- Versatile – The Karate Monkey frame has many options, and you can build it up anyway you want to. There are cantilever bosses with removable pivots if you want to run rim brakes, and disc mounts front and rear if you want to run disc brakes. There are dual water bottle mounts on the inside of the triangle (sometimes you get only one with other frame designs). The frame is setup for downtube shift cable routing, there are guides for hydraulic hose or solid housing on the seatstay, and standard cable housing stops on the top tube. There are mounts on the frame and fork for installing racks for touring or utility. Basically, you can build a Karate Monkey just about any way imaginable. I also decided to go with a standard wheelset over a single speed specific set. This way I can use the same wheelset for geared or single speed operation depending on what I decide to do down the road.
- Reasonably Light Weight – The steel frame and fork are far from being the lightest available at 5.6lbs for my 18″ frame and 2.6 lbs for the fork; however, you will spend more than twice the price on a high end frame to save about a pound over the Karate Monkey. I chose to put the money into a light wheelset instead. It is said that 1 pound off the wheels is like 3 pounds off the frame. My complete bike is about 24.5 pounds. This makes it heavy for a race bike, but pretty light for an all around trail bike.
- Fun to Ride – What good is a bike if it isn’t fun to ride? It’s the main reason we ride after all. A good mix of comfort and performance makes my Karate Monkey a blast to ride.
Here’s the Karate Monkey’s current build:
- Frame and Fork: 18″ Surly Karate Monkey frame and rigid fork – 100% Surly 4130 CroMoly steel
- Headset: FSA Orbit X with sealed cartridge bearings
- Bars: Titec “Jones” J-Bar with foam grips and bar tape (reviewed here on BikeCarson.com)
- Stem: Generic stem with 4 bolts and 31.8mm clamp area
- Brakes: Avid BB7 Mechanical disk brakes and levers, Shimano cables and housing
- Saddle: WTB Laser V SLT (titanium rails)
- Seatpost: Race Face Evolve XC
- Seatpost Clamp: Surly Constrictor (included with frame)
- Wheelset: Sun Ringle Black Flag Pro Wheelset with standard freewheel body (reviewed here on BikeCarson.com)
- Tires: WTB 29×2.2 Wolverine (front – reviewed here on BikeCarson.com), WTB Nano Raptor 29×2.1 (rear), running Stan’s Tubeless kit
- Crankset and Bottom Bracket: Truvativ Stylo OCT cranks with GXP bottom bracket
- Pedals: Crank Brothers Egg Beater SL
- Chain: SRAM PC890 8 speed chain
- Rear Cog and Spacers: Surly 19 tooth cog and Surly spacer kit
- Chain Tensioner: Surly Tuggnut chain tensioner/bottle opener
- Water Bottle Cages – 2
Dan Turner at the Bicycle Authority prepped the frame and installed the headset for me, an FSA Orbit X that he had in the shop and recommended. It has a look and weight similar to a Chris King, but at half the price. A Chris King was on the wish list, but not in the budget. I took the frame home where it sat for a few weeks as I collected parts. I had a few parts that weren’t in use, and new parts were bought with the sale proceeds of my Kona Coiler. I (temporarily) stole the wheels off my wife’s On One. Jeff Potter cut my steering tube down to size, and the bike was ready to ride!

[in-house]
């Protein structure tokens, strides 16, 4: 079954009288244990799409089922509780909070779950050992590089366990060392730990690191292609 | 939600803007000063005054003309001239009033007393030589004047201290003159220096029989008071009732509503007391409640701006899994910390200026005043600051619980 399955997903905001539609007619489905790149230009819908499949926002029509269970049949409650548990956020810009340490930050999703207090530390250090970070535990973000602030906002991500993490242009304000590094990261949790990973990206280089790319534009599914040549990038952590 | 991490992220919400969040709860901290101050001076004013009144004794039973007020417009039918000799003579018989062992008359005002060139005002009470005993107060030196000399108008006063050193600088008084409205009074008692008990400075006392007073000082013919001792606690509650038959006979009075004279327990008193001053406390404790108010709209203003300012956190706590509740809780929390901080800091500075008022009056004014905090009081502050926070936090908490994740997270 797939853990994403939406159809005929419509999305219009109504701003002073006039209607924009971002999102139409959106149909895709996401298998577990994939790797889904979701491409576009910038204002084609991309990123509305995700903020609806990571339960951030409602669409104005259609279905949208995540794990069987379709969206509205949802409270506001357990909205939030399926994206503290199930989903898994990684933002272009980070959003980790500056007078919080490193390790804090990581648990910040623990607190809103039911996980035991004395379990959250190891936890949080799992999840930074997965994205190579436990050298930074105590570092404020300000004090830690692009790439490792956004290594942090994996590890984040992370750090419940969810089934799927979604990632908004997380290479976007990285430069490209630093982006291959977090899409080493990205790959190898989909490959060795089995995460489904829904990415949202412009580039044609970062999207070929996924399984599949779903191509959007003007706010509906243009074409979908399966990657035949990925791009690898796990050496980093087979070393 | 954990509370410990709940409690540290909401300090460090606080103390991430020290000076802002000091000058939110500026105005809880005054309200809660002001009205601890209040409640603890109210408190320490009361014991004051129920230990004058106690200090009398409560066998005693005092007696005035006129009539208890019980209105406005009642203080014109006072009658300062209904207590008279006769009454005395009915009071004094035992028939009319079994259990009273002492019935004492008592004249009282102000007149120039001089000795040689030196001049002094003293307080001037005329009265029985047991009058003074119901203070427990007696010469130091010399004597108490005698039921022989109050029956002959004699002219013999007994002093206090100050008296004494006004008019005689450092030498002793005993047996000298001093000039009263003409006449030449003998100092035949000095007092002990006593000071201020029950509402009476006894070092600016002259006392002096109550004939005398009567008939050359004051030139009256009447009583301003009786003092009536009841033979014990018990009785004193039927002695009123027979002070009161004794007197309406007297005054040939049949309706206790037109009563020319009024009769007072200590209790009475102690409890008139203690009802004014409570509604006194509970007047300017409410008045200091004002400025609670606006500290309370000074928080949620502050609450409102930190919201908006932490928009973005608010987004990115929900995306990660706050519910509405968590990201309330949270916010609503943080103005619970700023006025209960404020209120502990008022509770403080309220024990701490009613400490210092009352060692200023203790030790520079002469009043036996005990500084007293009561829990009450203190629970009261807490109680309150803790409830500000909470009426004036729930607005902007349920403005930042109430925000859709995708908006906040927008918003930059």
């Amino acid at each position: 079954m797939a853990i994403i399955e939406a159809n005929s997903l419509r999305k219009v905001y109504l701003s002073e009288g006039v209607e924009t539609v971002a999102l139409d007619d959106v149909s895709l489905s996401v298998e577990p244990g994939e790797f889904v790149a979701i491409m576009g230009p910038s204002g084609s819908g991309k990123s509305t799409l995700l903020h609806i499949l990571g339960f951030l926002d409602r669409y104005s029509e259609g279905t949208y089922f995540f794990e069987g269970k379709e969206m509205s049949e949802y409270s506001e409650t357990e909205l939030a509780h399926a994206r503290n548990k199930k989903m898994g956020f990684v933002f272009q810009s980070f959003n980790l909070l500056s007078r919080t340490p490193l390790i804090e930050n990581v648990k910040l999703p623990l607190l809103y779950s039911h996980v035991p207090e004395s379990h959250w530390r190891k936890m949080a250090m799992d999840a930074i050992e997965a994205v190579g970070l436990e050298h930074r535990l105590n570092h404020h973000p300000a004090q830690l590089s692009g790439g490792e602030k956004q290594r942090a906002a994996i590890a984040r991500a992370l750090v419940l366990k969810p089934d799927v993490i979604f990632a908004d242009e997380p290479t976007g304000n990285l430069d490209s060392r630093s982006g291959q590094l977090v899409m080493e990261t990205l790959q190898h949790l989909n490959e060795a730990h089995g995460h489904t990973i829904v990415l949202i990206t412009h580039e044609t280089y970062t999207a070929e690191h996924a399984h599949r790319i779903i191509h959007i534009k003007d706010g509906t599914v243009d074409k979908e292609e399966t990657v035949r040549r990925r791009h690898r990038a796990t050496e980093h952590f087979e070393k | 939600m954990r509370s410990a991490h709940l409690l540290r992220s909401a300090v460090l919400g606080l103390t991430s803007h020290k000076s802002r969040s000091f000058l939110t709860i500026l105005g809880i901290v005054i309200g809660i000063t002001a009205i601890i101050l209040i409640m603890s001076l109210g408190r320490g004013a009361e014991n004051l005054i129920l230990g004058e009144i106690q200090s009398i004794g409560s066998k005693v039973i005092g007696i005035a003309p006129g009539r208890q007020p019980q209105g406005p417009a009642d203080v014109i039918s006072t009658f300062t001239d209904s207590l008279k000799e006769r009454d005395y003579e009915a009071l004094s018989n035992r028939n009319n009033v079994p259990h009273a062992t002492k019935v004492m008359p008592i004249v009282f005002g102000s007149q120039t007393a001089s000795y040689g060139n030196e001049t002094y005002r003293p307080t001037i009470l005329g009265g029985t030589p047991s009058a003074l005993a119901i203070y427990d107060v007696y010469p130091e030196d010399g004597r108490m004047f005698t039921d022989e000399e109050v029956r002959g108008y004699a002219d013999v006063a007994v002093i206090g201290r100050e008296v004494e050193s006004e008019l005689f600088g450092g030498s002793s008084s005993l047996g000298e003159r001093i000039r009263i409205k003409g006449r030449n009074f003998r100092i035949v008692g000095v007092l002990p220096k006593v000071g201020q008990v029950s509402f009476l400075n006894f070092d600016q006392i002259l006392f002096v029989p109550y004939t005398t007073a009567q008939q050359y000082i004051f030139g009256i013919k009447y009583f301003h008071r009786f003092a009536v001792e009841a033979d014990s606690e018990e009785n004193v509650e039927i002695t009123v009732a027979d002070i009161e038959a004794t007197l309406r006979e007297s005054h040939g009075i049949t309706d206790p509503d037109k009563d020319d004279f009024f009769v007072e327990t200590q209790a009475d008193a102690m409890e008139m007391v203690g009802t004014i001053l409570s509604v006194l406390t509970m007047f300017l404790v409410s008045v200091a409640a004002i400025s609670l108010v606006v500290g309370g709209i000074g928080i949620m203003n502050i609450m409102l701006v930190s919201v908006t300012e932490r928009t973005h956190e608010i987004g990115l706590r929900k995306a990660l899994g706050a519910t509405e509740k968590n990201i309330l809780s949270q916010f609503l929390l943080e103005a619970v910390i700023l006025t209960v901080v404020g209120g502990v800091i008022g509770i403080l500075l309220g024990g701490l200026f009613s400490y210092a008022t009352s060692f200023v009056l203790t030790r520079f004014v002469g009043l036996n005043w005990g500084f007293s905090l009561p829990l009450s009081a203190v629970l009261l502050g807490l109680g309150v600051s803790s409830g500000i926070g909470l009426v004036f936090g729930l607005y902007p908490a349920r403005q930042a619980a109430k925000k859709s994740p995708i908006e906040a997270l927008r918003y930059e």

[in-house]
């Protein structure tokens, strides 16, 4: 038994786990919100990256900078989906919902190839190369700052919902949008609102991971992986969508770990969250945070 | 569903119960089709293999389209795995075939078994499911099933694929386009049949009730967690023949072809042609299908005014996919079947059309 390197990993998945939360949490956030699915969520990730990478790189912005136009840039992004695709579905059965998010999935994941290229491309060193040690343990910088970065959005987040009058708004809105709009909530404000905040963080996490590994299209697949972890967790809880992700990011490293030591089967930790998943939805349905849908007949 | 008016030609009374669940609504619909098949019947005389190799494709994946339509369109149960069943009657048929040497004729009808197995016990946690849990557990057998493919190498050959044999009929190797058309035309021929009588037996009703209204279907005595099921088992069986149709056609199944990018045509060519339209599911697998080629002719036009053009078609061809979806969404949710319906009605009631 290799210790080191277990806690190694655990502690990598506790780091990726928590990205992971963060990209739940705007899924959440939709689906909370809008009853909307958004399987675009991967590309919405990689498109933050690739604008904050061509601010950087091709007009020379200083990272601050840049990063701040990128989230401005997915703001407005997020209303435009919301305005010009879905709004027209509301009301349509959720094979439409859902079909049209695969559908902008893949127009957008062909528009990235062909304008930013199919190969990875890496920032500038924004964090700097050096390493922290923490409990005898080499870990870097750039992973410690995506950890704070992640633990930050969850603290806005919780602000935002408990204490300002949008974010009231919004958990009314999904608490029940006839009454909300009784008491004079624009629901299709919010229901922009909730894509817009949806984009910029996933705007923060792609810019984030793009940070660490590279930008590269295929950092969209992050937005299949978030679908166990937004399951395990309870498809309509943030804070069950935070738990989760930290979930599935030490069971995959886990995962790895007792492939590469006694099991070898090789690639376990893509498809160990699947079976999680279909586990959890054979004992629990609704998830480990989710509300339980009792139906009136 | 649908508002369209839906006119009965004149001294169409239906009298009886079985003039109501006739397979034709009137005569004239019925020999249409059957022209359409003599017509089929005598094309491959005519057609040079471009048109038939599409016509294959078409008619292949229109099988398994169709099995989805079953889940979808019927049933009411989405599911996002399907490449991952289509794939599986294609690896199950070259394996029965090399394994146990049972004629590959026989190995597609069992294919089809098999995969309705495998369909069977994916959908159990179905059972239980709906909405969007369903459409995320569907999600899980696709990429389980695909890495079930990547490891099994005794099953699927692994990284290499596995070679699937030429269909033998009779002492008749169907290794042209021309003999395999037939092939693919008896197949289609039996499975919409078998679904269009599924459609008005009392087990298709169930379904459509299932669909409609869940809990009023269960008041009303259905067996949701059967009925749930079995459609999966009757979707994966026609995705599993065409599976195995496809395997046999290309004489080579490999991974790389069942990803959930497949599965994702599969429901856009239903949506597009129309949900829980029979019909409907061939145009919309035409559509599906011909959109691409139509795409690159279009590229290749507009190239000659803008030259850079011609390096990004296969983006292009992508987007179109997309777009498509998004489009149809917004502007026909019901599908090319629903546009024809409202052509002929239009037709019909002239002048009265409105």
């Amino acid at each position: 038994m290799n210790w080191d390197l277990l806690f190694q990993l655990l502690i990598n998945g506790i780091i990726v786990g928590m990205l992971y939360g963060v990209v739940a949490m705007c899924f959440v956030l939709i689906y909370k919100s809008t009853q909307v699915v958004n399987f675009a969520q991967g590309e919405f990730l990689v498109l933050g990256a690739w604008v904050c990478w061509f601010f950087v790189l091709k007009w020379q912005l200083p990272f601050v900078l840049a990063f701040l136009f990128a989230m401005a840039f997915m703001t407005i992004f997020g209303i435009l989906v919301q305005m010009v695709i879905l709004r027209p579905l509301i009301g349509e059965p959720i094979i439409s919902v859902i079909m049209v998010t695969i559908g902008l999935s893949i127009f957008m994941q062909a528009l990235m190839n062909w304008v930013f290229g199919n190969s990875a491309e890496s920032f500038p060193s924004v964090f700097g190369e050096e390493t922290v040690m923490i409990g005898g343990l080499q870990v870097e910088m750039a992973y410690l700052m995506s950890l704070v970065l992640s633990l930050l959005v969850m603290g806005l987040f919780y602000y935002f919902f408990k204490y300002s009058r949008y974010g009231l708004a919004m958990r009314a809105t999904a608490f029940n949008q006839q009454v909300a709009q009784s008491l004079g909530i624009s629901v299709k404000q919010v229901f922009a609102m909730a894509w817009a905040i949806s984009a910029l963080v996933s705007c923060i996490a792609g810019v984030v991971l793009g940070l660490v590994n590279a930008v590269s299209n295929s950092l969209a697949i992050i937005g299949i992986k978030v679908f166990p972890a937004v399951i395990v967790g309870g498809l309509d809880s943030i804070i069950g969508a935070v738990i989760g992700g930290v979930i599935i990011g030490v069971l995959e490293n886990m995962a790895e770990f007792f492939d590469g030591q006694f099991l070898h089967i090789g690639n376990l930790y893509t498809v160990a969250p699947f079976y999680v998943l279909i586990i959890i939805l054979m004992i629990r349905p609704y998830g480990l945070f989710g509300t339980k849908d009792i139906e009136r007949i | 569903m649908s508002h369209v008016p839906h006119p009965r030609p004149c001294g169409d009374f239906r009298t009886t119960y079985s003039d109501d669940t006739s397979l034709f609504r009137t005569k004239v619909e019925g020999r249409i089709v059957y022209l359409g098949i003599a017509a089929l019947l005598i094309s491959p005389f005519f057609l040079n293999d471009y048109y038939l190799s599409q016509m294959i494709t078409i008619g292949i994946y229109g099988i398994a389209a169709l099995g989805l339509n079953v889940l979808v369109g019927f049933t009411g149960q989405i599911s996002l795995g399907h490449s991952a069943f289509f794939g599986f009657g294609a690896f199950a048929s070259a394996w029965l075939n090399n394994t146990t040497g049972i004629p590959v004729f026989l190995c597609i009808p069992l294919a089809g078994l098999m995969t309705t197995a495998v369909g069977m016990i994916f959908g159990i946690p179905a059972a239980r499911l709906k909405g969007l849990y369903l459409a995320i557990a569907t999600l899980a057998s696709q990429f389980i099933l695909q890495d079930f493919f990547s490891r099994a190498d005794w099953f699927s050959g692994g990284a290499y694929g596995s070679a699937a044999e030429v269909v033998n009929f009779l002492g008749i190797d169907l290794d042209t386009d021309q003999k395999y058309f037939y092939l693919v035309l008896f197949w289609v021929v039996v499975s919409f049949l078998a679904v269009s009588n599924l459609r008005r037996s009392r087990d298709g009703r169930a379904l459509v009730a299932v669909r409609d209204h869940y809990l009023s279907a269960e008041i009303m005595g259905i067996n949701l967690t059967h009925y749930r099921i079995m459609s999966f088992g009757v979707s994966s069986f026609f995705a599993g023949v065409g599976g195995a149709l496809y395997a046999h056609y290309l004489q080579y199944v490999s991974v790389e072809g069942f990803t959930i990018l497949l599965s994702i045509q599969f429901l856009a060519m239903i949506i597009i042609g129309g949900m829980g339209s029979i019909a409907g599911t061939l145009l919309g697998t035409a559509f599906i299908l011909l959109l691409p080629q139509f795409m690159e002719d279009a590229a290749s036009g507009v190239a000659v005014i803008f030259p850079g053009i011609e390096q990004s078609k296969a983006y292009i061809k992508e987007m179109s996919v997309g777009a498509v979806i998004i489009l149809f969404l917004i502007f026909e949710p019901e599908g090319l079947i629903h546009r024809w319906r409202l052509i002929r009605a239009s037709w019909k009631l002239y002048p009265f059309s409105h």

I loved the bike the way it was, but had to start thinking about getting my wife’s wheelset back to her. I saved some dough, and had Denis at the Bike Habitat order me the Sun Ringle Black Flag Pro wheelset. The On One wheelset had a 20 tooth BMX freewheel on it, but I couldn’t adjust the chain without slack. I went with a 19 tooth cog and spacer kit with the new wheelset, removed a link from the chain, and now I have good adjustment. The rear axle is near the front of the dropouts now, so I have room to drop a tooth or two on the front chain ring if I need lower gearing.
Now that the bike is pretty much finished, it’s quite a bit different than I had originally envisioned it. It was going to be black with plenty of chrome. When the frame turned out to be red, I came up with a new color scheme. I wanted the black rims with gold hubs, but Sun Ringle had just the opposite in stock, gold rims with black hubs. In the end I have a red bike with gold wheels, but I love it! The bike has only spent a few nights in the garage and still spends most of its time in the living room when not being ridden. When I’m at work, it sits inches behind me in my cubicle. It’s a good commuter, it’s fun for fast paced lunch rides, and comfortable for all day epic rides. I rarely ride other bikes now.
Is the Karate Monkey perfect? Just about…for me. The decals seem a bit weak, but the paint job is holding up good and should look good for a long time. The only thing I can really nitpick is the method for removing the rear wheel. You have to loosen the rear brake calipers to get the wheel off. This can cost you a lot of extra time and hassle on the trail, and is a reason some of the other manufactures have a different design for their rear dropout. This is a small price to pay for such a versatile frame though. Especially if you seldom get flats.
Although I love the bike in its current form, I do think of other possibilities for down the road. The bike could be setup with some gears, skinny tires, and racks for bicycle touring. I’ve even thought about getting a Pugsley fork and front wheel to make it into a snow bike for winter.
MORE KARATE MONKEY BITS
There is a good collection of different Karate Monkey builds out on the Surly Karate Monkey Junkie Flickr photo group if you are looking for some build ideas.
Curious about the origins of the name Karate Monkey? Here’s one possibility, Karate Monkey by Chubby Checker. Catchy, ain’t it?